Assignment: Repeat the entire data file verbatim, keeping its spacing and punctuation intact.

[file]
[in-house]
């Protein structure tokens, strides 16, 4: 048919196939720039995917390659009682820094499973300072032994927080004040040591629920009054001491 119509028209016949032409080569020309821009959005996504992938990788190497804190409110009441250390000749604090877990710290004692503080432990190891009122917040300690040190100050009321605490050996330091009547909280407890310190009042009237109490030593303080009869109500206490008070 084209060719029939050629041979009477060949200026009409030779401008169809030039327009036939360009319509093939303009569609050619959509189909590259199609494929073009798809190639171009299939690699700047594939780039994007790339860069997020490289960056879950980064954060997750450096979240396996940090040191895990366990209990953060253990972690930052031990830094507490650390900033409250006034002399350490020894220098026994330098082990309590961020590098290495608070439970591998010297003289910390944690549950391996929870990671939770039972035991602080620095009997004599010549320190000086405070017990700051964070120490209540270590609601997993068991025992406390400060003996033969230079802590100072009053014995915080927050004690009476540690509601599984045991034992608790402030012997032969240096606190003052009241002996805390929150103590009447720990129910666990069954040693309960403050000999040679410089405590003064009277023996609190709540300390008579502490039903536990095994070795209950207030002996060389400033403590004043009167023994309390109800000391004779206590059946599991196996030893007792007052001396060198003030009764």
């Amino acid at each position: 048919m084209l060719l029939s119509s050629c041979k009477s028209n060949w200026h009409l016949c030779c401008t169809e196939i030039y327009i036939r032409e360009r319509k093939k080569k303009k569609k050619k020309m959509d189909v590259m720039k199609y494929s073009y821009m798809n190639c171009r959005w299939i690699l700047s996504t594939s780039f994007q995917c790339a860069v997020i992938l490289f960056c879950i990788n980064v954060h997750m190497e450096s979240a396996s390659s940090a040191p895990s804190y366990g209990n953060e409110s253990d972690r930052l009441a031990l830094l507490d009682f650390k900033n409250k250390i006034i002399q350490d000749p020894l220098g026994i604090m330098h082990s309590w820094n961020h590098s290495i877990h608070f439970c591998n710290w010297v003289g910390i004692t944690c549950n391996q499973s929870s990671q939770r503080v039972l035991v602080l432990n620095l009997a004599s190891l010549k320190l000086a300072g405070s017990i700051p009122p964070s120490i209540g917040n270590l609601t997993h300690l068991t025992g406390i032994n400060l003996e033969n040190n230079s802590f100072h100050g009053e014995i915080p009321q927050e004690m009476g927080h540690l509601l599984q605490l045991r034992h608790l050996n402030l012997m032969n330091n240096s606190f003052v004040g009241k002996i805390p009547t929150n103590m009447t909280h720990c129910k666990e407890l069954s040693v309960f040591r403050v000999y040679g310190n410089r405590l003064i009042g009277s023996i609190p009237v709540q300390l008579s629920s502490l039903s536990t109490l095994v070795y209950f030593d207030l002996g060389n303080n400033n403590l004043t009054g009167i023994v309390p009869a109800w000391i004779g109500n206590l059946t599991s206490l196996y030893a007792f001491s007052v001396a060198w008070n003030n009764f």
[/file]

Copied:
[in-house]
């Protein structure tokens, strides 16, 4: 048919196939720039995917390659009682820094499973300072032994927080004040040591629920009054001491 119509028209016949032409080569020309821009959005996504992938990788190497804190409110009441250390000749604090877990710290004692503080432990190891009122917040300690040190100050009321605490050996330091009547909280407890310190009042009237109490030593303080009869109500206490008070 084209060719029939050629041979009477060949200026009409030779401008169809030039327009036939360009319509093939303009569609050619959509189909590259199609494929073009798809190639171009299939690699700047594939780039994007790339860069997020490289960056879950980064954060997750450096979240396996940090040191895990366990209990953060253990972690930052031990830094507490650390900033409250006034002399350490020894220098026994330098082990309590961020590098290495608070439970591998010297003289910390944690549950391996929870990671939770039972035991602080620095009997004599010549320190000086405070017990700051964070120490209540270590609601997993068991025992406390400060003996033969230079802590100072009053014995915080927050004690009476540690509601599984045991034992608790402030012997032969240096606190003052009241002996805390929150103590009447720990129910666990069954040693309960403050000999040679410089405590003064009277023996609190709540300390008579502490039903536990095994070795209950207030002996060389400033403590004043009167023994309390109800000391004779206590059946599991196996030893007792007052001396060198003030009764």
């Amino acid at each position: 048919m084209l060719l029939s119509s050629c041979k009477s028209n060949w200026h009409l016949c030779c401008t169809e196939i030039y327009i036939r032409e360009r319509k093939k080569k303009k569609k050619k020309m959509d189909v590259m720039k199609y494929s073009y821009m798809n190639c171009r959005w299939i690699l700047s996504t594939s780039f994007q995917c790339a860069v997020i992938l490289f960056c879950i990788n980064v954060h997750m190497e450096s979240a396996s390659s940090a040191p895990s804190y366990g209990n953060e409110s253990d972690r930052l009441a031990l830094l507490d009682f650390k900033n409250k250390i006034i002399q350490d000749p020894l220098g026994i604090m330098h082990s309590w820094n961020h590098s290495i877990h608070f439970c591998n710290w010297v003289g910390i004692t944690c549950n391996q499973s929870s990671q939770r503080v039972l035991v602080l432990n620095l009997a004599s190891l010549k320190l000086a300072g405070s017990i700051p009122p964070s120490i209540g917040n270590l609601t997993h300690l068991t025992g406390i032994n400060l003996e033969n040190n230079s802590f100072h100050g009053e014995i915080p009321q927050e004690m009476g927080h540690l509601l599984q605490l045991r034992h608790l050996n402030l012997m032969n330091n240096s606190f003052v004040g009241k002996i805390p009547t929150n103590m009447t909280h720990c129910k666990e407890l069954s040693v309960f040591r403050v000999y040679g310190n410089r405590l003064i009042g009277s023996i609190p009237v709540q300390l008579s629920s502490l039903s536990t109490l095994v070795y209950f030593d207030l002996g060389n303080n400033n403590l004043t009054g009167i023994v309390p009869a109800w000391i004779g109500n206590l059946t599991s206490l196996y030893a007792f001491s007052v001396a060198w008070n003030n009764f």